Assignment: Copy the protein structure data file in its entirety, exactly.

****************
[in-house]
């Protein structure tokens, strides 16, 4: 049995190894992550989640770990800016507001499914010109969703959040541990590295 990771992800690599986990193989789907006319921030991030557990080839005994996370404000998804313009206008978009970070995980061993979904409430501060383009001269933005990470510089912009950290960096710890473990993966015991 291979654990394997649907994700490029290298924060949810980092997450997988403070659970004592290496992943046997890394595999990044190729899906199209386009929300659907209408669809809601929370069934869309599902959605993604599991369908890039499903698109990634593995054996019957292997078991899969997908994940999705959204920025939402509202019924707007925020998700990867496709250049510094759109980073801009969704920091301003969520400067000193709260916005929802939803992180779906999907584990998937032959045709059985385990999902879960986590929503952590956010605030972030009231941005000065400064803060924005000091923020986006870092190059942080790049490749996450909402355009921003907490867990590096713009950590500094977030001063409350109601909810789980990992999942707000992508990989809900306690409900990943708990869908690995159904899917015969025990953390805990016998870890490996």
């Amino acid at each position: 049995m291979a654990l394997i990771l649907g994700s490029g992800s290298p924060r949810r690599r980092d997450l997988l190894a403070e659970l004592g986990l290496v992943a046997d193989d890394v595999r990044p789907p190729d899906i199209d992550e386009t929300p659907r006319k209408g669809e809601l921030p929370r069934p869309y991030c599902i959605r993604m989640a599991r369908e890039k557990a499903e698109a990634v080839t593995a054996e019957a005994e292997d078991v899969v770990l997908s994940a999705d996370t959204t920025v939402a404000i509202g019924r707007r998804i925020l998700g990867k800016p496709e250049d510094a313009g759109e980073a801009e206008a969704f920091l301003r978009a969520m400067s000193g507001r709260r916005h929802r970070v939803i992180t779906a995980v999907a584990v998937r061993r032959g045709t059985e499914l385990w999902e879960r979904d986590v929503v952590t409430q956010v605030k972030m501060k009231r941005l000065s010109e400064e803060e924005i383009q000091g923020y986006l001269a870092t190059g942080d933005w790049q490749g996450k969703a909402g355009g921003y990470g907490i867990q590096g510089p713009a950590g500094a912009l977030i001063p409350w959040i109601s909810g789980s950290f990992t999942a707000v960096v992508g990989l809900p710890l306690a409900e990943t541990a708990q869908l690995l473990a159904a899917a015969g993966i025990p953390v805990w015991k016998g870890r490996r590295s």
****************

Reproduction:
[in-house]
């Protein structure tokens, strides 16, 4: 049995190894992550989640770990800016507001499914010109969703959040541990590295 990771992800690599986990193989789907006319921030991030557990080839005994996370404000998804313009206008978009970070995980061993979904409430501060383009001269933005990470510089912009950290960096710890473990993966015991 291979654990394997649907994700490029290298924060949810980092997450997988403070659970004592290496992943046997890394595999990044190729899906199209386009929300659907209408669809809601929370069934869309599902959605993604599991369908890039499903698109990634593995054996019957292997078991899969997908994940999705959204920025939402509202019924707007925020998700990867496709250049510094759109980073801009969704920091301003969520400067000193709260916005929802939803992180779906999907584990998937032959045709059985385990999902879960986590929503952590956010605030972030009231941005000065400064803060924005000091923020986006870092190059942080790049490749996450909402355009921003907490867990590096713009950590500094977030001063409350109601909810789980990992999942707000992508990989809900306690409900990943708990869908690995159904899917015969025990953390805990016998870890490996």
């Amino acid at each position: 049995m291979a654990l394997i990771l649907g994700s490029g992800s290298p924060r949810r690599r980092d997450l997988l190894a403070e659970l004592g986990l290496v992943a046997d193989d890394v595999r990044p789907p190729d899906i199209d992550e386009t929300p659907r006319k209408g669809e809601l921030p929370r069934p869309y991030c599902i959605r993604m989640a599991r369908e890039k557990a499903e698109a990634v080839t593995a054996e019957a005994e292997d078991v899969v770990l997908s994940a999705d996370t959204t920025v939402a404000i509202g019924r707007r998804i925020l998700g990867k800016p496709e250049d510094a313009g759109e980073a801009e206008a969704f920091l301003r978009a969520m400067s000193g507001r709260r916005h929802r970070v939803i992180t779906a995980v999907a584990v998937r061993r032959g045709t059985e499914l385990w999902e879960r979904d986590v929503v952590t409430q956010v605030k972030m501060k009231r941005l000065s010109e400064e803060e924005i383009q000091g923020y986006l001269a870092t190059g942080d933005w790049q490749g996450k969703a909402g355009g921003y990470g907490i867990q590096g510089p713009a950590g500094a912009l977030i001063p409350w959040i109601s909810g789980s950290f990992t999942a707000v960096v992508g990989l809900p710890l306690a409900e990943t541990a708990q869908l690995l473990a159904a899917a015969g993966i025990p953390v805990w015991k016998g870890r490996r590295s």